Zinke to re­view na­tional mon­u­ments

The Washington Times Daily - - POLITICS - BY BEN WOLF­GANG

In­te­rior Secretary Ryan Zinke on Wed­nes­day will be­gin an in-depth re­view of ma­jor na­tional mon­u­ments es­tab­lished over the past two decades, po­ten­tially set­ting the stage for Pres­i­dent Trump to be­come the first com­man­der in chief in his­tory to re­scind a mon­u­ment des­ig­na­tion.

Mr. Trump will sign an ex­ec­u­tive or­der Wed­nes­day af­ter­noon di­rect­ing Mr. Zinke to ex­am­ine all na­tional mon­u­ments cre­ated since 1996 that are at least 100,000 acres in size. More than two dozen mon­u­ments fit that cri­te­ria.

Mr. Zinke told re­porters that the two “book­ends” of the re­view are the Grand Stair­case-Es­calante Na­tional Mon­u­ment es­tab­lished by Pres­i­dent Clin­ton in 1996 and the mas­sive Bears Ears mon­u­ment cre­ated by Pres­i­dent Obama in the fi­nal weeks of his ten­ure.

Both mon­u­ments are in Utah, and both re­main highly con­tro­ver­sial. Each was es­tab­lished over the ob­jec­tions of some law­mak­ers and other stake­hold­ers in the state.

“The ad­min­is­tra­tion, as you all know, has heard from mem­bers of Congress and states. In some cases, the des­ig­na­tion of the mon­u­ments may have re­sulted in loss of jobs, re­duced wages, and re­duced pub­lic ac­cess,” Mr. Zinke told re­porters late Tues­day. “In the case of sig­nif­i­cant pub­lic land use, we feel the pub­lic, the people, that the mon­u­ments af­fect should be con­sid­ered.”

The secretary did not of­fer spe­cific ex­am­ples of job losses as a re­sult of na­tional mon­u­ments, though he promised to re­view that pos­si­bil­ity as part of his study.

The re­view comes af­ter Mr. Obama, in an ef­fort to close off pub­lic land and vast off­shore ar­eas to en­ergy de­vel­op­ment and other ac­tiv­i­ties, took pres­i­den­tial author­ity un­der the 1906 An­tiq­ui­ties Act to new lev­els and set a record for the most land and sea cor­doned off as mon­u­ments.

The cen­tury-old law gives pres­i­dents clear author­ity to es­tab­lish mon­u­ments, but Mr. Zinke’s re­view will ex­am­ine whether Mr. Obama, Mr. Clin­ton or any other past pres­i­dents went be­yond what the law in­tended.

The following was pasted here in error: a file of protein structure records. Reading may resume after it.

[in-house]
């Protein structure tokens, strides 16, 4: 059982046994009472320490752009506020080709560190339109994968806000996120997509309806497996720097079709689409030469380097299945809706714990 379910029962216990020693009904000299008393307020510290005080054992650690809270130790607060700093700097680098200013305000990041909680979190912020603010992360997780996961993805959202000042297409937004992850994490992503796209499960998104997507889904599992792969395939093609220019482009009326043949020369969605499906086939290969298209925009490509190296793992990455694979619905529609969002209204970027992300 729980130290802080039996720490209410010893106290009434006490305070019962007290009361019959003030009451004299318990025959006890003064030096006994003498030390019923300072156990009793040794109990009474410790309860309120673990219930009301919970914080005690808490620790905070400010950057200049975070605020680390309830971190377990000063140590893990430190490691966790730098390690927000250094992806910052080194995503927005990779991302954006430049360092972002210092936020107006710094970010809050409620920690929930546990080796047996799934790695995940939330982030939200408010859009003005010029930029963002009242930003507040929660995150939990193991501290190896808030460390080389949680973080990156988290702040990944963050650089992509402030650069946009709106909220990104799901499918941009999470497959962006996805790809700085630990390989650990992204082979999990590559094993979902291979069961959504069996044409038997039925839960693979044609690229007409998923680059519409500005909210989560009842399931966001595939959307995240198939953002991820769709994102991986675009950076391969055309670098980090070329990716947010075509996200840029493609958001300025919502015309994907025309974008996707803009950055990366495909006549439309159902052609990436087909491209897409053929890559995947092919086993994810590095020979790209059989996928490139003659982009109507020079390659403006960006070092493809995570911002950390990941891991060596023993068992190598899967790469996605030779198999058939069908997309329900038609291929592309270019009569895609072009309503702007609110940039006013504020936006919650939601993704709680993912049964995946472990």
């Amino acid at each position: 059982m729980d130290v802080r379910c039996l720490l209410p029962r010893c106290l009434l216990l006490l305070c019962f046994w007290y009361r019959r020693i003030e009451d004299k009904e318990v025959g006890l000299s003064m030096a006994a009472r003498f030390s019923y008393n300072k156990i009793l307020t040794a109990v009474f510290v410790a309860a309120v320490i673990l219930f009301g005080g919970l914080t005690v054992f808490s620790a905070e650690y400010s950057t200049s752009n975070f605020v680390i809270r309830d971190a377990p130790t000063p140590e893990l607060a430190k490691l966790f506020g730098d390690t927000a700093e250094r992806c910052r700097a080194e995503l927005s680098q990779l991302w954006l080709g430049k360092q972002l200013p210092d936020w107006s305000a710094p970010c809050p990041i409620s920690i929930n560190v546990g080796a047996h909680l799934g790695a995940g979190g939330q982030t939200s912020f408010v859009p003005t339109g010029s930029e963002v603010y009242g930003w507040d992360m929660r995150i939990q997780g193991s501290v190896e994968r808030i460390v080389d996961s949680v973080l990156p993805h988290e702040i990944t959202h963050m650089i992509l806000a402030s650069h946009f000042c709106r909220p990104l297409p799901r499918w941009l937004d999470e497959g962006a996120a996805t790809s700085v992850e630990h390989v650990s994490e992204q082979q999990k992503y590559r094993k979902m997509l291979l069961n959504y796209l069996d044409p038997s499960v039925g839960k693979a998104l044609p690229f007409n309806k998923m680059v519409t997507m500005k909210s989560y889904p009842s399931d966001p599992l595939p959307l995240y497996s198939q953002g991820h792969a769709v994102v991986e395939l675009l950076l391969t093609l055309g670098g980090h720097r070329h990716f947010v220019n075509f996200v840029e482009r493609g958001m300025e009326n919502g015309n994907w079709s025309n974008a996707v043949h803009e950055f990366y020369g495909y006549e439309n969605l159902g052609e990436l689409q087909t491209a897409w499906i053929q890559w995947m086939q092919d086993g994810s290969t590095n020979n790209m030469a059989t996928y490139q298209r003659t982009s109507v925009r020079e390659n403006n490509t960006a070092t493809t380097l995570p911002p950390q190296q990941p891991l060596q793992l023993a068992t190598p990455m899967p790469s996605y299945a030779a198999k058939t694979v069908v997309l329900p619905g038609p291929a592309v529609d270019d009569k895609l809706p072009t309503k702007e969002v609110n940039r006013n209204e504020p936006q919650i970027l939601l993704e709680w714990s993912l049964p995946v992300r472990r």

For ex­am­ple, the law states that mon­u­ments should be lim­ited to “the small­est area com­pat­i­ble with the proper care and man­age­ment of the ob­jects to be pro­tected.”

Bears Ears Na­tional Mon­u­ment is 1.3 mil­lion acres.

Mr. Zinke stressed that no mon­u­ment des­ig­na­tion will be im­me­di­ately re­scinded as part of his re­view. In­stead, he’ll pre­sent pre­lim­i­nary find­ings to the pres­i­dent within 45 days and issue a fi­nal re­port in six months.

“The ex­ec­u­tive or­der does not strip any mon­u­ment of a des­ig­na­tion. The ex­ec­u­tive or­der does not loosen any en­vi­ron­men­tal or con­ser­va­tion reg­u­la­tion on any land or ma­rine ar­eas,” the secretary said.

But pro­gres­sives and en­vi­ron­men­tal­ists al­ready are tak­ing aim at Mr. Trump’s com­ing ex­ec­u­tive or­der. They ar­gue that not only will the In­te­rior Depart­ment’s re­view process put pro­tected lands at risk, but they also say the ad­min­is­tra­tion is step­ping into a le­gal quag­mire.

While mon­u­ments have been re­duced in size, no pres­i­dent has ever tried to out­right re­scind a mon­u­ment des­ig­na­tion, and there’s no clear le­gal author­ity in the An­tiq­ui­ties Act or else­where grant­ing such power.

“With this re­view, the Trump ad­min­is­tra­tion is walk­ing into a le­gal, po­lit­i­cal and moral mine­field. No pres­i­dent has ever at­tempted to re­voke a na­tional mon­u­ment — and for good rea­son: such an at­tack on our na­tion’s pub­lic lands and her­itage is deeply un­pop­u­lar and il­le­gal,” said Kate Kelly, pub­lic lands di­rec­tor at the Cen­ter for Amer­i­can Progress.

“Any hon­est, trans­par­ent re­view of na­tional mon­u­ments will re­veal them for what they are: tes­ta­ments to our na­tion’s her­itage and eco­nomic en­gines for lo­cal com­mu­ni­ties. But make no mis­take — this re­view should worry all Amer­i­cans who want to pass on our na­tional parks and pub­lic lands to the next gen­er­a­tion,” she said.

Some en­vi­ron­men­tal groups have vowed to sue the ad­min­is­tra­tion if Mr. Trump un­does any mon­u­ments, though Mr. Zinke brushed off such threats Tues­day and said he won’t make de­ci­sions “on the ba­sis of get­ting sued or not get­ting sued.”

More broadly, he fired back at charges that his depart­ment, and the ad­min­is­tra­tion as a whole, doesn’t care about the na­tion’s mon­u­ments and pub­lic lands.

“This is an enor­mous re­spon­si­bil­ity I have,” he said. “No one loves their pub­lic lands as much as I do.”


In 1996, Pres­i­dent Clin­ton signed a bill des­ig­nat­ing about 1.7 mil­lion acres of land in Ari­zona as the Grand Stair­case-Es­calante Na­tional Mon­u­ment. Af­ter Pres­i­dent Trump signs an ex­ec­u­tive or­der Wed­nes­day, it will be un­der re­view. Mon­u­ments, like this one, may have their sta­tus re­scinded.


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